It’s an interesting marrying of styles, as we’ve always found he plays out quite hard and driving while your style isn’t at all like that?

It works out well in the studio, but Jules is a very diverse producer and he’s shown that with his EP on Simple. The A-side, String Theory, is very deep and musical, the B-side is very jacking but still very housey and slow in relation to some of his previous releases.

You haven’t released anything on Simple for about a year or so, why was that?

I put it into retirement when we reached our 50th 12 inch. I didn’t know whether I’d start it up again, but it seemed like a natural time to stop releasing for a while. I felt a bit jaded by house and techno at that time and there wasn’t a whole load of stuff I was inspired by. I was much more into bassy, post-bass, step … whatever you want to call that genre. My other label Aus was thriving releasing those kinds of records and I was also in the process of writing an album. But Jules has prompted me to re-launch it. We’ve got an EP by Dusky remixed by FCL and I’ve signed a couple of tracks by Seia. Really beautiful tracks. I’m definitely feeling a little more invigorated by dance music again.

Obviously the artists you’ve released on Aus are about as current as you can get, people like Ramadanman, Appleblim and Midland. What are your feelings about that unidentifiable style of music?

I don’t think that style is anywhere near running its course. I think a lot of younger producers like Ramadanman, Midland and Joy Orbison have all got a different set of reference points. When myself and Appleblim were their age we couldn’t access entire back catalogues online, you had to go out and buy it. The younger generations have a whole world of old reference points at their fingertips, so they can educate themselves very quickly, which is fantastic. This means they can make very grown up, but still very cutting-edge records which is hugely exciting. I think whatever we are calling this emerging sound won’t die, it’ll just keep evolving because electronic music is as healthy and hectic as it’s ever been. When I was starting to get into music, ten, 12 years ago it wasn’t as open as it is now. I feel I can do anything on Aus and Simple and not get looked down on by house people or dubstep people.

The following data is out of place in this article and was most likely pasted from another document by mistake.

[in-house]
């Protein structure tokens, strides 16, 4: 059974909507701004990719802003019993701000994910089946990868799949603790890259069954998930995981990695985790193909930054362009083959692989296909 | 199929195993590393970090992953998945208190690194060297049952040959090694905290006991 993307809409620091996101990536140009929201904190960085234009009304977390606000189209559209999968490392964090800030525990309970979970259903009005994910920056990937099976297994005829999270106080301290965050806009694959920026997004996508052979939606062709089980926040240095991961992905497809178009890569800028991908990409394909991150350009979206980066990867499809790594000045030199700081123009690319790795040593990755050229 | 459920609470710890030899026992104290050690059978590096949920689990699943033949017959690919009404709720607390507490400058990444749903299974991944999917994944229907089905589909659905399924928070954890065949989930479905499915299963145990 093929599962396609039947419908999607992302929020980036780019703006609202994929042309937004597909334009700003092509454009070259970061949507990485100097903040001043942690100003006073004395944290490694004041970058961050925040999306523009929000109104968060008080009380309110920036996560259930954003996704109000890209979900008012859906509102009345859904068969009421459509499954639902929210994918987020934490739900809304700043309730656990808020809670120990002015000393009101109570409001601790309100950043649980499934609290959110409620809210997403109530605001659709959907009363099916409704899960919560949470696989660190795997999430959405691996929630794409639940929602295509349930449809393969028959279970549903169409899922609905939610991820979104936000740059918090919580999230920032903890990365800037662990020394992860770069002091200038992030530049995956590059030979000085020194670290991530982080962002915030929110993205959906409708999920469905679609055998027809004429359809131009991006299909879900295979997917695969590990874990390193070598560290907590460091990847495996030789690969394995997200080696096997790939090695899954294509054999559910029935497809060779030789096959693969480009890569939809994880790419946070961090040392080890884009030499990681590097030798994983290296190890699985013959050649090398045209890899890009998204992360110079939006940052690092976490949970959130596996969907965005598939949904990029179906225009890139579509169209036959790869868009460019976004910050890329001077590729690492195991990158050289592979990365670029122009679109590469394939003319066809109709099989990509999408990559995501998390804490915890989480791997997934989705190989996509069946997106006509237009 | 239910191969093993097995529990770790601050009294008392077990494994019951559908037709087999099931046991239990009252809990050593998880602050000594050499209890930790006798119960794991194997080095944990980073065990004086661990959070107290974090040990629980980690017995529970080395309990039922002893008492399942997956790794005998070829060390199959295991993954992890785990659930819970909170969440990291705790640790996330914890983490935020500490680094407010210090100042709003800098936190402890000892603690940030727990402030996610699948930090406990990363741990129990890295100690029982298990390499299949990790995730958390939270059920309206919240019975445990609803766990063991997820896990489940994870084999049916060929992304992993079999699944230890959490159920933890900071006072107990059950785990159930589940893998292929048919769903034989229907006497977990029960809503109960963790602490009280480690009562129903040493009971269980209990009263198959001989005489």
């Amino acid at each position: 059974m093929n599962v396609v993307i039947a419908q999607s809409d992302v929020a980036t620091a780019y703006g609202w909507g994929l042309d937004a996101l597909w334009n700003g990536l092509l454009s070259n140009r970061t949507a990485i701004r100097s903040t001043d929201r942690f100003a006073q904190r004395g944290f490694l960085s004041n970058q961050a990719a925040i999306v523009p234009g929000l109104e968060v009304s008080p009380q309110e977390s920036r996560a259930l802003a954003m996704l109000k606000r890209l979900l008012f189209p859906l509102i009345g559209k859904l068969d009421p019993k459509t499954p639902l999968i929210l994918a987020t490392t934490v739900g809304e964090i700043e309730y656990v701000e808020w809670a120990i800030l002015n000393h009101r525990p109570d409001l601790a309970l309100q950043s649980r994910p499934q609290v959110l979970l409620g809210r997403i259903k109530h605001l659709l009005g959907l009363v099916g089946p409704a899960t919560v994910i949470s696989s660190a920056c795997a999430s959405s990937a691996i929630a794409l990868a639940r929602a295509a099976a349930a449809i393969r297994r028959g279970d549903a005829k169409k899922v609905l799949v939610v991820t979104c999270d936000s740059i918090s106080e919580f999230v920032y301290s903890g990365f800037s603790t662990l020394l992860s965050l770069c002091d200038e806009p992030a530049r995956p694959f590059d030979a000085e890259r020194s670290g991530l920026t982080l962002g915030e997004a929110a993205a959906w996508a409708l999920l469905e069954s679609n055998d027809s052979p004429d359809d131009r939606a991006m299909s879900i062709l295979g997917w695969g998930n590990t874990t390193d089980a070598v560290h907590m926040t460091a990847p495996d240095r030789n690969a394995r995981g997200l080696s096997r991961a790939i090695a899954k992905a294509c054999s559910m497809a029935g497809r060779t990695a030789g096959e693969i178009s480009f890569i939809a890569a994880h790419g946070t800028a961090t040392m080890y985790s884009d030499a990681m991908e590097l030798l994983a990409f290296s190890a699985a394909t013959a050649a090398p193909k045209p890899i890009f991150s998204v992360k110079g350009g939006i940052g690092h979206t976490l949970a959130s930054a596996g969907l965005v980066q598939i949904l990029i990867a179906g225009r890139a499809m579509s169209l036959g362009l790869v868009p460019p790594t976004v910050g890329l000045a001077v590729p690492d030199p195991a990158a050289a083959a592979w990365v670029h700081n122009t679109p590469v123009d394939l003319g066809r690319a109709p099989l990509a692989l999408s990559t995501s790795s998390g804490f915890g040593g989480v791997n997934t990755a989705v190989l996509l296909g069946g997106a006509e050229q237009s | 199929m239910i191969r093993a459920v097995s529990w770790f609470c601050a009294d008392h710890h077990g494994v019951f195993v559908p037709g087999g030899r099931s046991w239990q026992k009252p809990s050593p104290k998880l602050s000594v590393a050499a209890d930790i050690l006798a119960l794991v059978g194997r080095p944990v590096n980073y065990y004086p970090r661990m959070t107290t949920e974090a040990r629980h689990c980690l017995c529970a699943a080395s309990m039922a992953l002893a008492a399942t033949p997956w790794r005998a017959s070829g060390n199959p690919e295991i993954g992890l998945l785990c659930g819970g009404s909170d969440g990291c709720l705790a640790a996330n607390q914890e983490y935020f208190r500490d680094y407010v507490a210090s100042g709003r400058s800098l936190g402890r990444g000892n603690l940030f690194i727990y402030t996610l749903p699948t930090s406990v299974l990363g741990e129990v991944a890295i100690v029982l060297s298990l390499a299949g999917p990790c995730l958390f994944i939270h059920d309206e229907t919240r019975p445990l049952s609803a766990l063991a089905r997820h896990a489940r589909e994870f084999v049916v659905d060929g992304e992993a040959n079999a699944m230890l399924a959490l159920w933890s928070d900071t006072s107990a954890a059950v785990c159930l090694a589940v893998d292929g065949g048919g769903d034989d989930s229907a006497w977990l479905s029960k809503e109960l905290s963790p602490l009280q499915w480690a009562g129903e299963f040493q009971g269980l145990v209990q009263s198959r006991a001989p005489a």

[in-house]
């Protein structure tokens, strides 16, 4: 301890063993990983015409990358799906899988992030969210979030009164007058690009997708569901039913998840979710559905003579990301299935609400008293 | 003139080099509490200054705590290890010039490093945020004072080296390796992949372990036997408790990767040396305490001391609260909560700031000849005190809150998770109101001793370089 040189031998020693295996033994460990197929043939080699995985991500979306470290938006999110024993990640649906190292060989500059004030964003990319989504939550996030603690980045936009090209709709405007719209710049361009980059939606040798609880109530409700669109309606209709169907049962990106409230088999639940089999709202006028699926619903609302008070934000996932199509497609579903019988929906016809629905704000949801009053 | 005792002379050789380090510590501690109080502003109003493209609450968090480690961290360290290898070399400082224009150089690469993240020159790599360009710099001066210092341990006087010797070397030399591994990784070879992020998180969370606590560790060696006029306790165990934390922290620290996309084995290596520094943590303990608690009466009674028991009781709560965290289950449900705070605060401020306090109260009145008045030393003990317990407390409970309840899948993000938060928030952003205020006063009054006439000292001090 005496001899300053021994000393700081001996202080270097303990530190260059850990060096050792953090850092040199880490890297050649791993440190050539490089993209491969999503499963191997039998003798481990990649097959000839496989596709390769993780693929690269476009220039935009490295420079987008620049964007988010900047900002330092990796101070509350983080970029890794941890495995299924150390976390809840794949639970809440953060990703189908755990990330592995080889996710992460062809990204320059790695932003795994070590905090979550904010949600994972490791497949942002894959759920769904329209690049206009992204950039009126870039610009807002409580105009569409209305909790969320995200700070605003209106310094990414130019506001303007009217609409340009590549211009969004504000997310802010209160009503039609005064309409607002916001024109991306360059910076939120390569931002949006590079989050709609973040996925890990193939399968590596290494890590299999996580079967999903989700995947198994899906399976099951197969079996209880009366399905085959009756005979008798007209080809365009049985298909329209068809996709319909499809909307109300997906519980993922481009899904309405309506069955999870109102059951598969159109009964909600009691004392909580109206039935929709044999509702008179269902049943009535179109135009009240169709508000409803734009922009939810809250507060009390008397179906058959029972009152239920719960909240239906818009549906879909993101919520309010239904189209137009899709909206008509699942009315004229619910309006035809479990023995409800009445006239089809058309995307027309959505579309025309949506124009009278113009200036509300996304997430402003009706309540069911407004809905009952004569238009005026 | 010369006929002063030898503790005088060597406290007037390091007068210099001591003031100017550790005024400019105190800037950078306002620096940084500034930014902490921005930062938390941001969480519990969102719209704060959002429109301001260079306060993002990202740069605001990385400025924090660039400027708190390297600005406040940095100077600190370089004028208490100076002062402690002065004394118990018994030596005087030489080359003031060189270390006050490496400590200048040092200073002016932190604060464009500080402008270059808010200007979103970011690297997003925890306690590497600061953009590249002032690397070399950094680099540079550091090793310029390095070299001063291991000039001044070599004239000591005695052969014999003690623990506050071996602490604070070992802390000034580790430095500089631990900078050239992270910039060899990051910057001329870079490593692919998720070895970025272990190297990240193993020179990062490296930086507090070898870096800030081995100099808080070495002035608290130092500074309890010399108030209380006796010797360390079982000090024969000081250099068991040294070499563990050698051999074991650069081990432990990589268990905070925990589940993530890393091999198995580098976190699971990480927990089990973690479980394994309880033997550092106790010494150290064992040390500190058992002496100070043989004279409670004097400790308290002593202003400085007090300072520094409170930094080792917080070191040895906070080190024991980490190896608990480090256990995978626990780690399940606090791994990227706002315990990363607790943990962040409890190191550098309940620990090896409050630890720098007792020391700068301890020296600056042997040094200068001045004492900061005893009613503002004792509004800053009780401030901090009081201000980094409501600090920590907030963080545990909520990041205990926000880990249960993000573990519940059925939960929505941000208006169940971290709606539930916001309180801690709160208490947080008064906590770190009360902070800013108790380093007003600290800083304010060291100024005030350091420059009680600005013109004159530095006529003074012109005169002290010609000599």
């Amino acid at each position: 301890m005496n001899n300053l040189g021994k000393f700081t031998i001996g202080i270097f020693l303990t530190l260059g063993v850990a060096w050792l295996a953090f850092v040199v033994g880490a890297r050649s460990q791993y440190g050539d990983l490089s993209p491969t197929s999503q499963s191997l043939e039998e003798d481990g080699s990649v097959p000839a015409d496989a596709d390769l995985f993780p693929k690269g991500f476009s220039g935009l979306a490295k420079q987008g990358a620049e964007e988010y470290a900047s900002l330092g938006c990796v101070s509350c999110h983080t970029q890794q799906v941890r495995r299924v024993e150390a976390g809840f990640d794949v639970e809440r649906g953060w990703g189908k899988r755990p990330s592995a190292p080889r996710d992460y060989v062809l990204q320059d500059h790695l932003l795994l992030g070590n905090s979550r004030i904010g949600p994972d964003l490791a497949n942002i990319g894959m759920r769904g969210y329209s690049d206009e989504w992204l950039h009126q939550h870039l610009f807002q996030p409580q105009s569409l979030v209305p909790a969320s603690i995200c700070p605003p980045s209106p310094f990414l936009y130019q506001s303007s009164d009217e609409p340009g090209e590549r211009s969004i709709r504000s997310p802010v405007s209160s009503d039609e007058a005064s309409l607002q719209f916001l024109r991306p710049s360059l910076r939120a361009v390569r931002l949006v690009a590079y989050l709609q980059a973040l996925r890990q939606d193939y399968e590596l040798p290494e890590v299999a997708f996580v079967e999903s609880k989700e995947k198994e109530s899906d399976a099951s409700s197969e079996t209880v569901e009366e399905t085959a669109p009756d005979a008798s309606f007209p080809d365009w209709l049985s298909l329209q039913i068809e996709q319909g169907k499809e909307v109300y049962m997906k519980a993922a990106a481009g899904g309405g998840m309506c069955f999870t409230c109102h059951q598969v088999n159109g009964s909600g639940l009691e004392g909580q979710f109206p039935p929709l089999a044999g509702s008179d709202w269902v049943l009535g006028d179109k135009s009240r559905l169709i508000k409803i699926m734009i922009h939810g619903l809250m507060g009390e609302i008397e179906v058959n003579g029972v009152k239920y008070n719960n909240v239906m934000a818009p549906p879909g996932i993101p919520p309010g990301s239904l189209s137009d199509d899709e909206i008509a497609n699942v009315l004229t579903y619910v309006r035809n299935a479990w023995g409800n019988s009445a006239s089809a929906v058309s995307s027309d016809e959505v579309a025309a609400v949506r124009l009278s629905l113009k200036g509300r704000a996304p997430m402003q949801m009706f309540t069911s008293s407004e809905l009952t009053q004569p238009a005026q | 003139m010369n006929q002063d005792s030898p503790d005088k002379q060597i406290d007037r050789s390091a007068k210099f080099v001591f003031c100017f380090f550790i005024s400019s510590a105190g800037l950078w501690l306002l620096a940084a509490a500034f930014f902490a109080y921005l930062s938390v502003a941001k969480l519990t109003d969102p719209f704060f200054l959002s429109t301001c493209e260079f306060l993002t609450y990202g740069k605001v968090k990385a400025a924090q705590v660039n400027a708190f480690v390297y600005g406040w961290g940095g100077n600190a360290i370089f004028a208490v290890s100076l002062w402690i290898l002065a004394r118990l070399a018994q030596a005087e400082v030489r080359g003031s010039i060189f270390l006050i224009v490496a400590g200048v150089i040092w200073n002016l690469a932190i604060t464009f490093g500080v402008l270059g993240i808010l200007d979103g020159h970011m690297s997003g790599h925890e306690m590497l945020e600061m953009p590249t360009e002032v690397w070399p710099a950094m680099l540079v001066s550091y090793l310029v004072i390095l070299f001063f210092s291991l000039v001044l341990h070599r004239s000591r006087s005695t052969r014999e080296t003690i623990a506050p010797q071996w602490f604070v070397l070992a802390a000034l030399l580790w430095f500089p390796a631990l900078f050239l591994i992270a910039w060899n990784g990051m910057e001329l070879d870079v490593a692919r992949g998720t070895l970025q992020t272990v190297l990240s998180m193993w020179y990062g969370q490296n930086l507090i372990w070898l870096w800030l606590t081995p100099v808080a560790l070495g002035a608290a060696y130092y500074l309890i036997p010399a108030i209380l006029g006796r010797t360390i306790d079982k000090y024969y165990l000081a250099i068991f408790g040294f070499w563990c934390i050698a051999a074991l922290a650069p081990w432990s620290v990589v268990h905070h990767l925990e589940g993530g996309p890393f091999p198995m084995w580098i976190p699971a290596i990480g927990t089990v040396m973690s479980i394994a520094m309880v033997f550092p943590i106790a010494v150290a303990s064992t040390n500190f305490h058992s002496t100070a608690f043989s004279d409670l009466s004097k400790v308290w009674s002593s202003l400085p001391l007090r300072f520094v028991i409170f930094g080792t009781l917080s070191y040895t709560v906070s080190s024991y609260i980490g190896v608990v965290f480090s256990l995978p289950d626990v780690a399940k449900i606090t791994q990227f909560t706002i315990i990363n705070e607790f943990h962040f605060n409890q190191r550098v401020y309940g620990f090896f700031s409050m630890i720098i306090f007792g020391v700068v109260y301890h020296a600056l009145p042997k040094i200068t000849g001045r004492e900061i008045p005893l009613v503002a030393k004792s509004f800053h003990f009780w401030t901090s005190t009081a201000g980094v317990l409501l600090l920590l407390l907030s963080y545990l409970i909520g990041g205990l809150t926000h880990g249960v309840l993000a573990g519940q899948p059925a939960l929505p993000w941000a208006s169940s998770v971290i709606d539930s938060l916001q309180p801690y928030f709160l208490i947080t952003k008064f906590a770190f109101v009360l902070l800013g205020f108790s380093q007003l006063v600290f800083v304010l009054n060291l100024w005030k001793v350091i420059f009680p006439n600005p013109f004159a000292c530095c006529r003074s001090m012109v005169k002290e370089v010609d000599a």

Your own sound has always been very tricky to pin down. Do you like being indefinable, or do you think your sound bridges the gap between house and techno?

It has pros and cons, but I reckon it’s probably prevented me from making shitloads of money. When you release a couple of tracks of a similar style and they do well,you get that hot spell and you get pushed up the ladder and it helps promote you forever. I’m conscious that I have very wide-ranging taste and making any certain style repeatedly doesn’t interest me. New music constantly turns me on and that’s what drives me forward. It’s a double-edged sword really though. I think it’s given me longevity and the labels have never fallen into a rut of a particular type of sound. I’ve always kept the overall mandate for the label wide and that means occasionally I will release a record I know I’m going to lose money on as it keeps things interesting. But because of the nature of my labels it’s important to maintain quality and integrity.